Characters In Taming Of The Shrew

This essay sample essay on Characters In Taming Of The Shrew offers an extensive list of facts and arguments related to it. The essay’s introduction, body paragraphs and the conclusion are provided below.

If something walks like a duck, quacks like a duck, and acts like a duck, is it a duck? Probably, but what if this “duck” is really Just a confused chicken? At this point, the question of Identity comes Into play. Is the chicken then considered a duck because its actions all point towards that of the distinctive aquatic bird? Or does the chicken’s actual reality as a chicken, Its feathery DNA, matter more In this discussion? Identity In The Taming of the Shrew acts the same way.

Haltingly the nature of Identity, Shakespeare uses the story of Christopher July’s taming and its counterpart, Skate’s aiming, to show that appearance becomes reality. Ultimately, the characters in The Taming of the Shrew blur the lines between reality and illusion, making them one and the same.

In the beginning of the play, the small part of dialogue concerning Christopher Sly shows the phenomenon of illusion becoming reality. A rich lord abducts Sly, a drunken beggar, and plays a trick on him: “What think you, if he were Rapped In sweet clothes, rings put upon his fingers, a most delicious banquet by his bed … Would not the beggar then forget himself? “. When Sly awakens In an unfamiliar setting, he questions the truth of his predicament, but eventually, he wholeheartedly accepts the Illusion that “ a lord indeed, and not a tinker nor Christopher Sly”.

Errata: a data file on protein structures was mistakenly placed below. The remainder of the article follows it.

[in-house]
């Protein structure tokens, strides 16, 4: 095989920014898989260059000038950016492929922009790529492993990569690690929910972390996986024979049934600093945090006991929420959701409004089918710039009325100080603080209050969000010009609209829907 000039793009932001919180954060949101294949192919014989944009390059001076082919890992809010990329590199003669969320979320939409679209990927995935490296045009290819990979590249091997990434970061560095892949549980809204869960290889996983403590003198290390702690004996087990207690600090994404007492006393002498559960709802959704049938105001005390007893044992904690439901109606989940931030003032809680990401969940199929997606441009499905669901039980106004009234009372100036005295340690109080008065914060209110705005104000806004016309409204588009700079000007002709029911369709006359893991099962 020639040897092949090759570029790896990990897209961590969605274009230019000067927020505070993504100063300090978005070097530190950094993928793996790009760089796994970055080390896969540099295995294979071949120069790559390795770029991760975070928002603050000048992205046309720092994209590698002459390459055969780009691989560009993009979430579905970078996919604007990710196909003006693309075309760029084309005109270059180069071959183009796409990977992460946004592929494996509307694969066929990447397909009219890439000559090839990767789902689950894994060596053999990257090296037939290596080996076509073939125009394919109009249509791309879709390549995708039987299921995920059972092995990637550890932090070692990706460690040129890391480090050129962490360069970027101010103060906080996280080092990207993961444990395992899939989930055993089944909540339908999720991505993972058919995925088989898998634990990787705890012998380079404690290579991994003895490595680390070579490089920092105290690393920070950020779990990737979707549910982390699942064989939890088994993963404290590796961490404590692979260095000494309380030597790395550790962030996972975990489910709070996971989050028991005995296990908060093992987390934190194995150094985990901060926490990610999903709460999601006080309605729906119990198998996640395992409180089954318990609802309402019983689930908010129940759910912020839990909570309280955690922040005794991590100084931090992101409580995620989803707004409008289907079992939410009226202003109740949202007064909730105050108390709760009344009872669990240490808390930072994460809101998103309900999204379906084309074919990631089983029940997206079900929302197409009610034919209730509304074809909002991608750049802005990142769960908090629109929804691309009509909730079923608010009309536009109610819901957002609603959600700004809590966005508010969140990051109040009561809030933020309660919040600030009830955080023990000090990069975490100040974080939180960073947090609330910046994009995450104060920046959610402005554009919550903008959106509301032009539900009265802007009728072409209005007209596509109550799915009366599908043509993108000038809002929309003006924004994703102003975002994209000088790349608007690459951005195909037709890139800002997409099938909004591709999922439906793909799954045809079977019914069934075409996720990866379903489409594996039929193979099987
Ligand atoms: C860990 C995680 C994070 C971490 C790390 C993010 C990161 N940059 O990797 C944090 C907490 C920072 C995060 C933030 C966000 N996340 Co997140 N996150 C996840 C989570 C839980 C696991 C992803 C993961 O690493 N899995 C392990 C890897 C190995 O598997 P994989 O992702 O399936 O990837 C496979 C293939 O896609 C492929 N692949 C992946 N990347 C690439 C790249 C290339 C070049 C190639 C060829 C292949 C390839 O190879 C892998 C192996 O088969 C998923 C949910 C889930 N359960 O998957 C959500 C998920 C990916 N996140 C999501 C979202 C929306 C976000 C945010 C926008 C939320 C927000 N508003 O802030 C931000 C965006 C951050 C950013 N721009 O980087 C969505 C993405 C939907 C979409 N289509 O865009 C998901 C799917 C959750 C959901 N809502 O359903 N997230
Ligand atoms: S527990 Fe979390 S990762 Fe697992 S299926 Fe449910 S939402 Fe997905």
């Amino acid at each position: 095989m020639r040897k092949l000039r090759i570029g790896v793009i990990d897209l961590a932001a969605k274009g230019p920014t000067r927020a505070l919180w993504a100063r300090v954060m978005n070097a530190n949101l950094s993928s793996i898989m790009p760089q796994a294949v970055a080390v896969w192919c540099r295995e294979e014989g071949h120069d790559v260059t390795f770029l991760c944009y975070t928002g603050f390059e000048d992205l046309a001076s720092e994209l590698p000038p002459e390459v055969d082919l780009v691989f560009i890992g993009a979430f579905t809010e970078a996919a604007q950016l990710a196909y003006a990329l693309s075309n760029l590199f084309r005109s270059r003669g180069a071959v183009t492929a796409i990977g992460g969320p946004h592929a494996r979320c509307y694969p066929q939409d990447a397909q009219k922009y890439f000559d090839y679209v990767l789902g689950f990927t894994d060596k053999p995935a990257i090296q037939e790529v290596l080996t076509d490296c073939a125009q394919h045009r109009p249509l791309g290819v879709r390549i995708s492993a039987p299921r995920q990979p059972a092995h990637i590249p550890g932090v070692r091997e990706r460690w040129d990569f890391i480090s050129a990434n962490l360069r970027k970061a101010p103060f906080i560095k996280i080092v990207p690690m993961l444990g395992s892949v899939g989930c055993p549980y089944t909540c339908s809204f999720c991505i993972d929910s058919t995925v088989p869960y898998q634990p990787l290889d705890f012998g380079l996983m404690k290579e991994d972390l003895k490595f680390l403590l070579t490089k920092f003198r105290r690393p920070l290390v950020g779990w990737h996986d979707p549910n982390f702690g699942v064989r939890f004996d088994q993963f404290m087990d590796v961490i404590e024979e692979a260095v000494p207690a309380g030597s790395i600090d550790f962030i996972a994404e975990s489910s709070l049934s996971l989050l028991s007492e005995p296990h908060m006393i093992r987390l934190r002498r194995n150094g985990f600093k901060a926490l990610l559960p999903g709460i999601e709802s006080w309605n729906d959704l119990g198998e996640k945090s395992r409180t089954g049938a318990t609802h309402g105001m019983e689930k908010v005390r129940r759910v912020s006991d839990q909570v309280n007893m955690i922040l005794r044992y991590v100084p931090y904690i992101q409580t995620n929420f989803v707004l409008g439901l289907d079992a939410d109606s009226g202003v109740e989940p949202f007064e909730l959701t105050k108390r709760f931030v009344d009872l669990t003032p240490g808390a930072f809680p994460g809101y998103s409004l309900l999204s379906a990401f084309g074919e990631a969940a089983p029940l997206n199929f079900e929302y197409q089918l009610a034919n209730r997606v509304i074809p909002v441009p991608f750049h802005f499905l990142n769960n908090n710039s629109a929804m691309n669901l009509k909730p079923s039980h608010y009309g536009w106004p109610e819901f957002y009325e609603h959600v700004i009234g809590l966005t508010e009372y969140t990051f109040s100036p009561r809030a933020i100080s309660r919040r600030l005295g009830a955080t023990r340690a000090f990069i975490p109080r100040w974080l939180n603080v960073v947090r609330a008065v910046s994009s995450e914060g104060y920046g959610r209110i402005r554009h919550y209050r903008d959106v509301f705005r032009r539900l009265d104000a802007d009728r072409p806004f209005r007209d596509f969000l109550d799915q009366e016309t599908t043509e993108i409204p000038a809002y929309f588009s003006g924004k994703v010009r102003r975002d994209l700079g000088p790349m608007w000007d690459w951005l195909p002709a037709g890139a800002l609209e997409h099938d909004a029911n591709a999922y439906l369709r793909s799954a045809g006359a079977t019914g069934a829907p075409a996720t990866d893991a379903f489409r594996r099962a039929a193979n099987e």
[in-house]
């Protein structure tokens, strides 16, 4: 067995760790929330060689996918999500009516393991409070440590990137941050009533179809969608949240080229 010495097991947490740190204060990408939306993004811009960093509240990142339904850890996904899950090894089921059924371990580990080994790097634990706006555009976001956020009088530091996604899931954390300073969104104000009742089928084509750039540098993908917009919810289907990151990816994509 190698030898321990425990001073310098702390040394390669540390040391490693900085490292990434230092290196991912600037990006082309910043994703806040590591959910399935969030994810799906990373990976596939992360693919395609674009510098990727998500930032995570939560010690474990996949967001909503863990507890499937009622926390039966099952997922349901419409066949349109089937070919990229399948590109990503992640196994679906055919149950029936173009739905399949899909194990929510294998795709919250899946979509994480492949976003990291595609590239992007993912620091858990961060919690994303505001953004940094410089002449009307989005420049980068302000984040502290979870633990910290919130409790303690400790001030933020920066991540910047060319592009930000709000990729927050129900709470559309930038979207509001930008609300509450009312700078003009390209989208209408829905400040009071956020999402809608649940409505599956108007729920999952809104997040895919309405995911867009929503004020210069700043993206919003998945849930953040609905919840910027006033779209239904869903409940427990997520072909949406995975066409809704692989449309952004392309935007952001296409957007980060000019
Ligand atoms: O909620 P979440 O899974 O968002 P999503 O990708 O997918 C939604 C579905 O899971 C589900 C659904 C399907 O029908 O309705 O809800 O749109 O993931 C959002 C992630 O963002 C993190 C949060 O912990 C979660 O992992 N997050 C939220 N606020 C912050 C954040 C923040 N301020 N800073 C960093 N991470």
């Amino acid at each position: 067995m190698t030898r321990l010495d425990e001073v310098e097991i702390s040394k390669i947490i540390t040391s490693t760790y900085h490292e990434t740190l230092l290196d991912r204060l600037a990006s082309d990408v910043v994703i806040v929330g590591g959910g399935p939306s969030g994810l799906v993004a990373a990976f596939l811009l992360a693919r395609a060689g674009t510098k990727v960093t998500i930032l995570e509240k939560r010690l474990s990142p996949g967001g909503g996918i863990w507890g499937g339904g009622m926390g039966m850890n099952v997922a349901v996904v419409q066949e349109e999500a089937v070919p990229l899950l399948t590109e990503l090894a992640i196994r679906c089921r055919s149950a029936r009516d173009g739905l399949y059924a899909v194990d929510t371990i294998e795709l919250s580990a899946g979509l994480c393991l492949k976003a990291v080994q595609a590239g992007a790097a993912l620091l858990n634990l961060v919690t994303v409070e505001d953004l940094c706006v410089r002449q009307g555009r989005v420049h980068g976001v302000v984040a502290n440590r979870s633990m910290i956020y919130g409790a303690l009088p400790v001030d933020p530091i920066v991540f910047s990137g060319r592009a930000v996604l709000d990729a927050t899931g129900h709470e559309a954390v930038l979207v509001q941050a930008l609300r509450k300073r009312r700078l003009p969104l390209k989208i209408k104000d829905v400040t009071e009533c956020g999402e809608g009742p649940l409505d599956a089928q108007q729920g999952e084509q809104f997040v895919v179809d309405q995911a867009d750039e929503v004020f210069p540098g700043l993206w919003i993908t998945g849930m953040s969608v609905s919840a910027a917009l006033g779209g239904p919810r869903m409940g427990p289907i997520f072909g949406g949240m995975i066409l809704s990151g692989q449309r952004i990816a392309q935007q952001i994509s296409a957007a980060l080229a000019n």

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Because Sly sees that he possesses all the characteristics of a lord fine clothes, dedicated servants, a noble “wife” he immediately accepts the facade.

The Taming Of The Shrew Characters

When he accepts his pseudo-nobility, July’s paradigm of his own reality shifts completely. He notices that he possesses all the characteristics off lord and adjusts his own identity accordingly: he becomes the lord. Initially, the changes in Sly are merely superficial; he gains obedient servants, nice clothes, and delicious food. Nothing about his personality should change, but It does. Not only does Sly state his belief in his nobility, but he also exhibits changes In his language, demonstrating the sincerity of his personality change.

Critic Joseph Tate cites the fact that Sly form of speaking changes from prose, indicating a peasant, to blank verse, traditionally a form of speech used by poets and playwrights for aristocratic speech. Christopher July’s “to verse and into nobility” indicates that a real change occurs n July’s perception of himself and, therefore, in his actual Identity. Still the question remains: is Sly a true lord or Just an overdressed, indulged peasant tricked by a cruel, bored aristocrat? Shakespearean treatment of Sly story makes it seem as though he remains a lord.